Among those Ahmaogak will have to defeat to reclaim the mayor’s seat is Charlotte Brower, who ended up in a run-off with Itta in 2005. Itta was the leader by more than ten points, but he failed to reach a necessary 40% of the vote, spurring the run off. Brower, who works as a director of human resources and is married to whaling captain Eugene Brower, is running on a “putting people first” platform which emphasizes access to education and jobs, and cautious continuance of working with the oil industry. “We oppose offshore, but since we don’t control it, we need to make sure we are on the table and our voice is heard,” she told the Arctic Sounder. “To do that, we need strong leadership and staff, to not back down from anyone or any energy company, and to stick with our Whaling Captains and make sure AEWC [Alaska Eskimo Whaling Commission] is well supported.”  

Enough well-known figures are in this year’s race that 2011 may be another run-off year. Two assemblymen – Fenton Rexford and Forrest “Deano” Olemaun – also want the mayor’s job. Rexford, a whaling captain, is the tribal administrator and a former mayor for the village of Kaktovik, and Olemaun is former president of Ukpeagvik Inupiat Corporation. They, too, are pitching an optimistic but guarded approach to the role new oil and gas exploration should play in the years ahead.

“Together, with a multitude of regulatory agencies we have developed numerous tools to oversee all development in our region. We have not always agreed with our regulatory partners. Yet, we continue to work through our differences using a variety of tools, everything from negotiated settlements to litigation. We have learned that it is necessary to deploy all tools in a balanced approach that achieves the greatest protections while enjoying the greatest cultural freedoms,” Rexford told the Arctic Sounder.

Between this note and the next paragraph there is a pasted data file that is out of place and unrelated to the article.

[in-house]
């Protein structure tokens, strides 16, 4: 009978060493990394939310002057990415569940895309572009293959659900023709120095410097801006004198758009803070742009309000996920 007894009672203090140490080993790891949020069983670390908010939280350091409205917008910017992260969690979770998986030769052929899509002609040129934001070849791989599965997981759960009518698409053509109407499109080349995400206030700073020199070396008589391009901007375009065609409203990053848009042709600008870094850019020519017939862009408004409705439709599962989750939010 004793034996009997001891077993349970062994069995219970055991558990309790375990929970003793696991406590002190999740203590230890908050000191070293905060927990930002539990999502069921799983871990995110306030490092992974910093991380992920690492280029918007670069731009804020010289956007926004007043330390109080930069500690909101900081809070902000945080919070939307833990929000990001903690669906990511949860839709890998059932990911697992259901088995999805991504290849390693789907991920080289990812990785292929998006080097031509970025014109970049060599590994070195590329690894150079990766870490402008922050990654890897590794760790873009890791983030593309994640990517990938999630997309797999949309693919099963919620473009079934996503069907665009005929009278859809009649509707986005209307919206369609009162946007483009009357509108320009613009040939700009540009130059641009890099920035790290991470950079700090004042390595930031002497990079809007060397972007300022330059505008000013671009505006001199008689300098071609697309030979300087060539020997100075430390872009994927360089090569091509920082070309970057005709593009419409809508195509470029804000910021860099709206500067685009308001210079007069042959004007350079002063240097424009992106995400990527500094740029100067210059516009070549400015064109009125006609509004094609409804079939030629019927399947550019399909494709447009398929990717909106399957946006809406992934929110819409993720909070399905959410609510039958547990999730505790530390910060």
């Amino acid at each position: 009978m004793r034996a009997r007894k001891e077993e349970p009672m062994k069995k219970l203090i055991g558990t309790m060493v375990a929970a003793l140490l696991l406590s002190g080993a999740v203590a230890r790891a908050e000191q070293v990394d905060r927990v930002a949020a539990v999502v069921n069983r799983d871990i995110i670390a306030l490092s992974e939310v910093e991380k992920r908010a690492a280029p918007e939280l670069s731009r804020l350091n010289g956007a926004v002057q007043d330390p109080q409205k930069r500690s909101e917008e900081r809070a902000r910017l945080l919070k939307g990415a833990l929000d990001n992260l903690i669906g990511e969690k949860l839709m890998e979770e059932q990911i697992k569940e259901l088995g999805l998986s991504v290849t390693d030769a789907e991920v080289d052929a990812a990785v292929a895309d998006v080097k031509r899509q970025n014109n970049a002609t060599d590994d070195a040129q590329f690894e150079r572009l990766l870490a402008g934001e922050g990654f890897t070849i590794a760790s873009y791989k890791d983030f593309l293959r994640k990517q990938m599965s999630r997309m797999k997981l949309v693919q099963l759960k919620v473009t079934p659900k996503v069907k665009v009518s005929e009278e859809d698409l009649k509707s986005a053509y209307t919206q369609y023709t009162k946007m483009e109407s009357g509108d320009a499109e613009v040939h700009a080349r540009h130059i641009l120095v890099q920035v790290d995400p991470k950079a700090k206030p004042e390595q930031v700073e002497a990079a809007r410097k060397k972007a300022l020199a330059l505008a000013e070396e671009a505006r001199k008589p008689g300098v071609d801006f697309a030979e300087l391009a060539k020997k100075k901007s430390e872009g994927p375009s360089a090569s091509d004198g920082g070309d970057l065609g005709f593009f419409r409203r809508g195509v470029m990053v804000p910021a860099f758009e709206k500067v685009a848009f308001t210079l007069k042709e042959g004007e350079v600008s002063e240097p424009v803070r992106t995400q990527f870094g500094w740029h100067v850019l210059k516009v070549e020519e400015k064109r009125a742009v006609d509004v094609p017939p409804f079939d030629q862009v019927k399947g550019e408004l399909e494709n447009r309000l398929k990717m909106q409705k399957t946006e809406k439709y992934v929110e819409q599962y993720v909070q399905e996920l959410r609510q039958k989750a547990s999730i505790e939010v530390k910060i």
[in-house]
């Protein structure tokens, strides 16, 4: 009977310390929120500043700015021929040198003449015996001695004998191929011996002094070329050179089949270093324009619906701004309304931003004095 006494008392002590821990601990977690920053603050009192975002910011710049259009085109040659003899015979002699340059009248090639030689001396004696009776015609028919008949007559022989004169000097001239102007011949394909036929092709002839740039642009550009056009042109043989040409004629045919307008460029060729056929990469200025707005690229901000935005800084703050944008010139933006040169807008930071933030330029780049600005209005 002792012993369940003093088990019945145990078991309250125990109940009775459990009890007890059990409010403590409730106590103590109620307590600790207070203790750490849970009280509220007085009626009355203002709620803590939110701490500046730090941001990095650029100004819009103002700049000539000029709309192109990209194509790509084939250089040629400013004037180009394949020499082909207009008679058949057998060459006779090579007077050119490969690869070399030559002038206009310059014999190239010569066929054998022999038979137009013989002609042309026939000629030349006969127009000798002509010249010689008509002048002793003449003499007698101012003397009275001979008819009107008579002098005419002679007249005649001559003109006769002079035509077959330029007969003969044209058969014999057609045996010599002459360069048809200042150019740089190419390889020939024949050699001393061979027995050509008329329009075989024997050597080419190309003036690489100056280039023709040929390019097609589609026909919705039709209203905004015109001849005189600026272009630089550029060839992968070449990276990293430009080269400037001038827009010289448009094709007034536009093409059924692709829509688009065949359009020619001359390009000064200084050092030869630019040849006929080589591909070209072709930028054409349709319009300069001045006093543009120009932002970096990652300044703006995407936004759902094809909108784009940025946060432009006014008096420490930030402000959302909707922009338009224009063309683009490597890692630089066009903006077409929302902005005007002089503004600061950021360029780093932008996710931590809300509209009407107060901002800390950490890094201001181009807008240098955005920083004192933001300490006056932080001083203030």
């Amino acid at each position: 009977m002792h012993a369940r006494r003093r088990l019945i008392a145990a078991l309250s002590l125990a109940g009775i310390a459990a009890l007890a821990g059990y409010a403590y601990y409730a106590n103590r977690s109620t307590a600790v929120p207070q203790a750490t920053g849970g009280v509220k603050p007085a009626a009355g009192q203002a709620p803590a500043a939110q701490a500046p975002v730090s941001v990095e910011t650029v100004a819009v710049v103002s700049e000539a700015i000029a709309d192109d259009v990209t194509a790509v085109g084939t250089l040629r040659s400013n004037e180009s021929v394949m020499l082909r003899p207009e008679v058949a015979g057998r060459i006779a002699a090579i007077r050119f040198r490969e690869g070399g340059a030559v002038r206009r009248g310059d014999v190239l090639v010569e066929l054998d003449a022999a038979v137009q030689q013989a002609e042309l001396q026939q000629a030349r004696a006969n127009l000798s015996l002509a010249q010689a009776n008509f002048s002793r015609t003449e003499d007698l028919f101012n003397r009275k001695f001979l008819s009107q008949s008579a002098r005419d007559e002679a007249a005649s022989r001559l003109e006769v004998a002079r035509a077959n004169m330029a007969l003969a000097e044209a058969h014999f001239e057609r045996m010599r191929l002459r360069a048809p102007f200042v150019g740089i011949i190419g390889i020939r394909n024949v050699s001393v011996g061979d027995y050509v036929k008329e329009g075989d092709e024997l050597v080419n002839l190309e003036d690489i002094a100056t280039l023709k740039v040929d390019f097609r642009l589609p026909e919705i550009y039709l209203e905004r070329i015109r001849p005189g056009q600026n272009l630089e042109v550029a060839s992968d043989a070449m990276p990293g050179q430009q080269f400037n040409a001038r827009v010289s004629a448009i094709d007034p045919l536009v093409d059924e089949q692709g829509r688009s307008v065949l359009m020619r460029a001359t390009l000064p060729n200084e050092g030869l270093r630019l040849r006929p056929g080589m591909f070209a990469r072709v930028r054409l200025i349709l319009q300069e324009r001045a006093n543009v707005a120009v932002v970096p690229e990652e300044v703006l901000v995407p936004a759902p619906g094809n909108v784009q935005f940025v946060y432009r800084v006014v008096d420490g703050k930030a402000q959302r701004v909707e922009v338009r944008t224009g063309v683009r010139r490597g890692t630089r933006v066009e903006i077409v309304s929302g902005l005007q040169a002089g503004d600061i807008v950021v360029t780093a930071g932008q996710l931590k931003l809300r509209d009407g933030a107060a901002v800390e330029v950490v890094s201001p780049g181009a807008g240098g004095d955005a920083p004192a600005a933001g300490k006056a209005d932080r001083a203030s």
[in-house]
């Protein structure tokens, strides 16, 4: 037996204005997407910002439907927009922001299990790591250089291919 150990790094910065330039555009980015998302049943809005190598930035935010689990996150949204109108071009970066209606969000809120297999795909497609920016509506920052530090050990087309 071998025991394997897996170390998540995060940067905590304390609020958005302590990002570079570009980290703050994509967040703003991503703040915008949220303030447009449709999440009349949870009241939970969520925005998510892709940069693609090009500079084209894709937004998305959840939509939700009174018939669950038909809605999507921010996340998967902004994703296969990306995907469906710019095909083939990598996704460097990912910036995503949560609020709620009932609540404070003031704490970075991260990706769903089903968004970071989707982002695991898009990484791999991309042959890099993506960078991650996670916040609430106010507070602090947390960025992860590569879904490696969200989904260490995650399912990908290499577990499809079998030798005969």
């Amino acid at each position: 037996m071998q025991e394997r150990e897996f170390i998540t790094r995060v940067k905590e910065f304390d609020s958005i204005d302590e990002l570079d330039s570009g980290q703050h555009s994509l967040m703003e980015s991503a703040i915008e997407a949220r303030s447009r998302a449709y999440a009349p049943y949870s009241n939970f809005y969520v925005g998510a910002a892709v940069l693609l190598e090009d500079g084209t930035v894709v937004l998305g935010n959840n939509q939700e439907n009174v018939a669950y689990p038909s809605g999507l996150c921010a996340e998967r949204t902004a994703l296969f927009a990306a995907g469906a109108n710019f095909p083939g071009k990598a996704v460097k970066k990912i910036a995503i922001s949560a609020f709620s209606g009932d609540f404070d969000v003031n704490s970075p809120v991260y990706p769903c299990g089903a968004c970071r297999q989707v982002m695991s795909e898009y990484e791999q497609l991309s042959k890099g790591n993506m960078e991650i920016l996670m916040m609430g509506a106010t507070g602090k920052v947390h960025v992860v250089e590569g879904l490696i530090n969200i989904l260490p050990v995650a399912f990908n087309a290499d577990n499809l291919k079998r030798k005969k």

If elected mayor, Olemaun has said he will create a focus group to study how best to handle offshore development. He declined to offer a personal opinion about offshore drilling, and instead told the Arctic Sounder “I will not impose my beliefs on the people of the North Slope but the contrary I will push the agenda of the people.” He also cautioned that exploration and development must be done responsibly and protect the environment, and that the borough’s reliance on oil companies, including the jobs and educational opportunities it brings, is worth keeping in mind.

The fifth man vying for the top spot at the borough is an assistant gas field manager at Rockford Corporation. Ned Arey, Sr., who is running a “Next Generation Leadership!” campaign and who has pledged to improve departments borough-wide, didn’t share with the Arctic Sounder his specific views about offshore drilling, but did say as mayor he would push a “Deep Water Port” and “alternative solutions from Oil and Gas” for economic development.

The North Slope Borough occupies about 94,000 square miles in Northern Alaska and is larger than most states in the Lower 48. And while it doesn’t look out for what nationally would be considered a huge swath of residents -- consider, for example, that Los Angeles County is home to 9.8 million people --  it’s remote post with some 6,770 permanent residents and another 9,800 who drift in for half of the year is one the wields great influence.

“They have the honey pot,” explained Don Mitchell, a historian and lawyer in Anchorage. “What the North Slope Borough has to say about oil development and related activities is of extreme importance to all of Alaska. At the top of the decision making pyramid is the mayor.”

Decades ago when the borough formed it was to get access to its share of the oil industry’s money, but soon realized it could also play a regulatory role, one it quickly assumed, Mitchell said.

Indeed, as Shell looks forward to a hoped-for drilling season in the Chukchi Sea this summer, the temperament of the borough’s next mayor could be of critical importance. While the air quality permits are, after five years of work, finally in place, several other criteria have yet to be met. The Interior Department must approve its exploration plan, it needs to get clearance from federal wildlife agencies, and it still needs to apply for its final permit known as an APD or “application for permit to drill.”

With Alaska relying on the oil industry to fund more than 80 percent of its revenue, the state is as dependant on the industry as the borough, and fostering development has obvious financial upsides.

“The North Slope Borough is an incredibly important part of the political and economic fabric of the state because the oil industry is what drives the economy of the Alaska and as we all know most of the oil industry is Prudhoe Bay and the surrounding fields, all of which are located inside the North Slope Borough,” Mitchell said.

Who will be the next mayor at the top of the world? Voters get to decide Oct. 4.

Contact Jill Burke at jill(at)alaskadispatch.com.